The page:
WATCH: Video prize winners for challenge to get money out of politics include spoken word and parody
PFAW weekly contest winner "Chemical Free Papi" (Screenshot/Vimeo)

People from all over the country have submitted creative videos in a contest sponsored by Say No to Big Money and People For the American Way and Wednesday, the first of 14 weekly winners was announced.

The short videos are intended to support the Democracy For All amendment, a constitutional amendment to get big money out of politics, according to a press release from  PFAW. The first winner was an Oakland, California-based spoken word rapper who goes by the moniker "Chemical Free Papi."

"This video is a great example of the type of creativity and passion that’s vital for Americans everywhere to see," Jeff Haggin, president of Say No to Big Money, said in a statement. "We're thrilled to provide a platform for engaging and important messages like these and look forward to more entries that tap into everyone's potential to tell lawmakers in their own words why it’s time to fix our broken system and restore our democracy."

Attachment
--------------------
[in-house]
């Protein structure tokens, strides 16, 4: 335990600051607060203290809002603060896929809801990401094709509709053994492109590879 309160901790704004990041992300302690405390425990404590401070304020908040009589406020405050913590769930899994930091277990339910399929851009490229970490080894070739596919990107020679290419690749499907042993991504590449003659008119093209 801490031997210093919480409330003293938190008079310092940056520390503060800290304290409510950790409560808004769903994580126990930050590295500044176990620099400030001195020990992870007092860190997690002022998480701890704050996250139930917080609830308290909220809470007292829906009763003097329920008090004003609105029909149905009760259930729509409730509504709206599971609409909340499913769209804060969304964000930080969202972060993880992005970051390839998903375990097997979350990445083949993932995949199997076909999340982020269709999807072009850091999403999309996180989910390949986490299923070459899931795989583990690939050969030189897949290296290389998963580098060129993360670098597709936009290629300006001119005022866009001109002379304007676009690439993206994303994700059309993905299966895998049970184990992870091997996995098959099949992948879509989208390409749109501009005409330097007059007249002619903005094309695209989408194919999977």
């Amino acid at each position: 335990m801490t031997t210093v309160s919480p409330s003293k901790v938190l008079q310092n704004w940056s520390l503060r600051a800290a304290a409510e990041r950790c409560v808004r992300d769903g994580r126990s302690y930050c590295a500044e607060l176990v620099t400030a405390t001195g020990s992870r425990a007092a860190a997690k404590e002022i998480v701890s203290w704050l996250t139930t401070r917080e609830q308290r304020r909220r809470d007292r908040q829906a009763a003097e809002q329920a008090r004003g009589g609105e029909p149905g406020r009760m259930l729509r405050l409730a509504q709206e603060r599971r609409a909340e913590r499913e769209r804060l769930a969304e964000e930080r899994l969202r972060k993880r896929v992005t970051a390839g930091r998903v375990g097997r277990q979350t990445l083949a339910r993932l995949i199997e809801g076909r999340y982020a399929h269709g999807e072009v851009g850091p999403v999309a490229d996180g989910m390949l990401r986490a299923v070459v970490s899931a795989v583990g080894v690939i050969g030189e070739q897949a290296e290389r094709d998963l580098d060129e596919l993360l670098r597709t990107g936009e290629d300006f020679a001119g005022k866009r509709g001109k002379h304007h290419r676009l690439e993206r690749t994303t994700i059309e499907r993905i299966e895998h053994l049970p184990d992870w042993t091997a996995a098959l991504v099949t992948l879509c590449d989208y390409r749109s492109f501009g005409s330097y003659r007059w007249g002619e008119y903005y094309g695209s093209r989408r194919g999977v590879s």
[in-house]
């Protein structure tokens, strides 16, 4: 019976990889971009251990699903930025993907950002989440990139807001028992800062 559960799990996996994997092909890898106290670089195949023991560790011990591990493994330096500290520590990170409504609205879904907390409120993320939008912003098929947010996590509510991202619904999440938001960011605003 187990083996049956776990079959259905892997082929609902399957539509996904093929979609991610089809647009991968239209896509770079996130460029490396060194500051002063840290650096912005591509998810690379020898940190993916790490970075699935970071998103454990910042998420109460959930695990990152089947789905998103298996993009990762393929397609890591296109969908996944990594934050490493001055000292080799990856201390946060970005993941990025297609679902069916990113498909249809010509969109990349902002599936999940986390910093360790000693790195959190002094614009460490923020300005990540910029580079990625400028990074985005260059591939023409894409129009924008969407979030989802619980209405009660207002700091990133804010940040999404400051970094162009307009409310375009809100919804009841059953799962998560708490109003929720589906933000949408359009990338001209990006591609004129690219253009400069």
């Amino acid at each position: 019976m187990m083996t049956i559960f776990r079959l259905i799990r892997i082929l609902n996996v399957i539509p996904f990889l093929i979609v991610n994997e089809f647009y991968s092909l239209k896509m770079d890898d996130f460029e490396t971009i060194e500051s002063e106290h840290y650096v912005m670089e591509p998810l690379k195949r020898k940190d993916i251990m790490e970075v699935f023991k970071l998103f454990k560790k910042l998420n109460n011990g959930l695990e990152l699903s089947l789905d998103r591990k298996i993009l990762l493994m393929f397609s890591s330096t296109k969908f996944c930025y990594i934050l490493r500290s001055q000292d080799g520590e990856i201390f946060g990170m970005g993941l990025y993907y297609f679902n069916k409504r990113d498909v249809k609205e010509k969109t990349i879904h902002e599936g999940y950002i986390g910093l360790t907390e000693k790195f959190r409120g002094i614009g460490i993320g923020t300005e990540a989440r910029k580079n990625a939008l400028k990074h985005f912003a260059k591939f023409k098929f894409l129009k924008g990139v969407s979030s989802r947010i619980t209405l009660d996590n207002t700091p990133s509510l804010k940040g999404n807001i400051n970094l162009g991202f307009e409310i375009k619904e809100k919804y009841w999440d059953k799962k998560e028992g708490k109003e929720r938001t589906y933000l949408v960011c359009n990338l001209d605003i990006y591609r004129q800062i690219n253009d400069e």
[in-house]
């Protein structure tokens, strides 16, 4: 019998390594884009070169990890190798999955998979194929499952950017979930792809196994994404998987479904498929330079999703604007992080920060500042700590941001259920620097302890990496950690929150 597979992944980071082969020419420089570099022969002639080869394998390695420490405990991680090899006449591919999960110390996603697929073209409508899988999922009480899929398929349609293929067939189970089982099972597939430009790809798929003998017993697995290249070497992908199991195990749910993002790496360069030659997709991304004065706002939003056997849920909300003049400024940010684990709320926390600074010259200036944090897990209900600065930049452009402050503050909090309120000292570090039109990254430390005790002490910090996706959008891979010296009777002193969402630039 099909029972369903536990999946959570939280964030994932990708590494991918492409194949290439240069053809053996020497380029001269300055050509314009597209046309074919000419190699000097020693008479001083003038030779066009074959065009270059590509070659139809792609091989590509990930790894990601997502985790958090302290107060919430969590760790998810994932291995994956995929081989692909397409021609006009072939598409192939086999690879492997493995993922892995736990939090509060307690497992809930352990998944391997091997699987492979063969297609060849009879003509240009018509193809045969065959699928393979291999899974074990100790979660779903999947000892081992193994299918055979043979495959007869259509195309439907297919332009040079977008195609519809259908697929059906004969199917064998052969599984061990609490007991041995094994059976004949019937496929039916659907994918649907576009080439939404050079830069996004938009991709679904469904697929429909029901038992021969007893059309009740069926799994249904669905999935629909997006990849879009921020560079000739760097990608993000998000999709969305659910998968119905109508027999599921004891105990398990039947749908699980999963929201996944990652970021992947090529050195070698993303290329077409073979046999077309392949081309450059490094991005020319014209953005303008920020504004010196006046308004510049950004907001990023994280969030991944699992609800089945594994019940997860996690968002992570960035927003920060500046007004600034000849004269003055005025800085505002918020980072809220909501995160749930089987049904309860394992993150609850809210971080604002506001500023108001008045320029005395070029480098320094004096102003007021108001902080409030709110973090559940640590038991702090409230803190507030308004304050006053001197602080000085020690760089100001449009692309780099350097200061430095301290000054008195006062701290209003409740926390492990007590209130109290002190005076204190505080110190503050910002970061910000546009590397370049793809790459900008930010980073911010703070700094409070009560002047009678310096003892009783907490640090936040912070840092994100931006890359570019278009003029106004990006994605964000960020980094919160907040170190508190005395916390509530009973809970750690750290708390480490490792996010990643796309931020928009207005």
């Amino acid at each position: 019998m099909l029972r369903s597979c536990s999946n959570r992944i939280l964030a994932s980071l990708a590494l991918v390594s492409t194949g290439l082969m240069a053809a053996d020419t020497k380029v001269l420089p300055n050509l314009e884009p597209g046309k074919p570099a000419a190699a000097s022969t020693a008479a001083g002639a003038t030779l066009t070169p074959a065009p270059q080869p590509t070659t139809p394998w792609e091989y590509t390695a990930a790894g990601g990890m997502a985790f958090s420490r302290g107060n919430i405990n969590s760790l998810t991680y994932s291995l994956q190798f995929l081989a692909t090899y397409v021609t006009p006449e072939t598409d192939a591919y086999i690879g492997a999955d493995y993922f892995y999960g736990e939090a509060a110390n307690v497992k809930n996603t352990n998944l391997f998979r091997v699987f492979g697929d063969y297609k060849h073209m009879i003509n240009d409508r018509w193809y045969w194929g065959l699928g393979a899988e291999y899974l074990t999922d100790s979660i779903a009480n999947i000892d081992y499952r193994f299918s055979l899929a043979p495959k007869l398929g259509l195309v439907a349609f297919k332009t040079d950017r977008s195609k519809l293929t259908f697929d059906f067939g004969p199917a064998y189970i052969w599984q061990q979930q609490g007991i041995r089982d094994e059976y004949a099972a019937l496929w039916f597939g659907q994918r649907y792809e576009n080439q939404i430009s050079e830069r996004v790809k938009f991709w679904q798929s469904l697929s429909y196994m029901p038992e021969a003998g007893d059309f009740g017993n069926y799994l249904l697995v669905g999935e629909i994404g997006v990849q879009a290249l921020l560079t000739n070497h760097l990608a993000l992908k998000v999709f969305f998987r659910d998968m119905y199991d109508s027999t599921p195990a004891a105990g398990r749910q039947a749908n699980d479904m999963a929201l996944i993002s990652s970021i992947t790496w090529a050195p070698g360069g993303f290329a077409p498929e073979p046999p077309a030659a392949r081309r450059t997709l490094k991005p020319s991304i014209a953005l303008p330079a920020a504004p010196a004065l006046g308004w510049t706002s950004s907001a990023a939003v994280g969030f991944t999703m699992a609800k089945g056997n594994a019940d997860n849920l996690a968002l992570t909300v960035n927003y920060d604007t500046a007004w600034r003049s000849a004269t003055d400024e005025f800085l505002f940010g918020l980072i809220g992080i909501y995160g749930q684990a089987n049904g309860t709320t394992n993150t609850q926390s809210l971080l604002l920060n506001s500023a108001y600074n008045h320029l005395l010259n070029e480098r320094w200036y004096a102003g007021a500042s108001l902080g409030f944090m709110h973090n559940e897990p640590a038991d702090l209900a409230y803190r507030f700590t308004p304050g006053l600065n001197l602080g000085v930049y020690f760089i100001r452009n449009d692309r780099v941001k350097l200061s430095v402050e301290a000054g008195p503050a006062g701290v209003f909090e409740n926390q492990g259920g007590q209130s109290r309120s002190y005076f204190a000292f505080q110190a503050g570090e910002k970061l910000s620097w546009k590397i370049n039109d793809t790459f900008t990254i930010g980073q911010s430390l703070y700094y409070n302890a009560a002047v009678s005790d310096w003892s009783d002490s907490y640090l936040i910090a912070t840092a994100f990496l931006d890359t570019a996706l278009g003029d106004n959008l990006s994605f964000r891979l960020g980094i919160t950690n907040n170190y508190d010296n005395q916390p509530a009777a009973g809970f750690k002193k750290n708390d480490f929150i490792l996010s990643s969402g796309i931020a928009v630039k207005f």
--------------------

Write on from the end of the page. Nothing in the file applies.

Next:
The artist, Ruben Diaz, submitted a spoken word rap about how lax regulations and corporate lobbying affect his personal life. Watch his video here:

According to PFAW, the Democracy For All Amendment "is a proposal being considered by Congress, currently with 137 cosponsors in the House and 41 supporters in the Senate, that would overturn decisions like Citizens United, the 2010 Supreme Court case that paved the way for unlimited political spending by corporations and the super wealthy."

Other entries include a parody of those famous, government-sponsored anti-drug commercials ("this is your brain on drugs") that replace the idea of drug addiction with members of Congress being rendered useless due to big money and lobbying. Watch the video here:

In another video, youngsters lampoon corporate lobbying with the fictional, looming prospect of guacamole becoming affordable due to greed and corruption. Watch the video here:

The way it works is, anyone can submit a 30-to-90-second video at -- where you can also contact your congressional representatives.

Each week, judges will select a "weekly pick" for a $1,000 prize. At the end of the contest, a grand prize worth $25,000 and five category prizes for $5,000 will be selected. The categories are, funniest, best student video, best original song, best dramatic and best creative videos, according to PFAW.